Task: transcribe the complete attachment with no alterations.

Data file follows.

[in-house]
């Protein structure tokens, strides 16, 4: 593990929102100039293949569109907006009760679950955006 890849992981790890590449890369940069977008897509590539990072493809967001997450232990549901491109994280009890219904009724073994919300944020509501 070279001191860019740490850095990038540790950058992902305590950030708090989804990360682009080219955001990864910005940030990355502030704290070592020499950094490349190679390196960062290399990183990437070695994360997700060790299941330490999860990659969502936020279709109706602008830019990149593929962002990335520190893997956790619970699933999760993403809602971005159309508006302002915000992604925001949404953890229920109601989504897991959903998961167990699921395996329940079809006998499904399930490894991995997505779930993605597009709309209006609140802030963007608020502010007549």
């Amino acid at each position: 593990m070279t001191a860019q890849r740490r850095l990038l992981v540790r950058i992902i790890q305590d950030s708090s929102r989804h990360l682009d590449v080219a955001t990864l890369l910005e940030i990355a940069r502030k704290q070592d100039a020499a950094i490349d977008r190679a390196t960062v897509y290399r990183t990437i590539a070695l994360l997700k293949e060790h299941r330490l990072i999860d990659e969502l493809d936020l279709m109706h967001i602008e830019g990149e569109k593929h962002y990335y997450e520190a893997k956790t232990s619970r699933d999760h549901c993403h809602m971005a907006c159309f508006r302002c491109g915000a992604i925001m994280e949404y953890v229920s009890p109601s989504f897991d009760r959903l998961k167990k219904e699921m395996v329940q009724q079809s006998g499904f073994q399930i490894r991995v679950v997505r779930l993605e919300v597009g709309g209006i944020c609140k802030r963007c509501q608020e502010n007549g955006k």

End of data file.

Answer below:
[in-house]
């Protein structure tokens, strides 16, 4: 593990929102100039293949569109907006009760679950955006 890849992981790890590449890369940069977008897509590539990072493809967001997450232990549901491109994280009890219904009724073994919300944020509501 070279001191860019740490850095990038540790950058992902305590950030708090989804990360682009080219955001990864910005940030990355502030704290070592020499950094490349190679390196960062290399990183990437070695994360997700060790299941330490999860990659969502936020279709109706602008830019990149593929962002990335520190893997956790619970699933999760993403809602971005159309508006302002915000992604925001949404953890229920109601989504897991959903998961167990699921395996329940079809006998499904399930490894991995997505779930993605597009709309209006609140802030963007608020502010007549």
């Amino acid at each position: 593990m070279t001191a860019q890849r740490r850095l990038l992981v540790r950058i992902i790890q305590d950030s708090s929102r989804h990360l682009d590449v080219a955001t990864l890369l910005e940030i990355a940069r502030k704290q070592d100039a020499a950094i490349d977008r190679a390196t960062v897509y290399r990183t990437i590539a070695l994360l997700k293949e060790h299941r330490l990072i999860d990659e969502l493809d936020l279709m109706h967001i602008e830019g990149e569109k593929h962002y990335y997450e520190a893997k956790t232990s619970r699933d999760h549901c993403h809602m971005a907006c159309f508006r302002c491109g915000a992604i925001m994280e949404y953890v229920s009890p109601s989504f897991d009760r959903l998961k167990k219904e699921m395996v329940q009724q079809s006998g499904f073994q399930i490894r991995v679950v997505r779930l993605e919300v597009g709309g209006i944020c609140k802030r963007c509501q608020e502010n007549g955006k």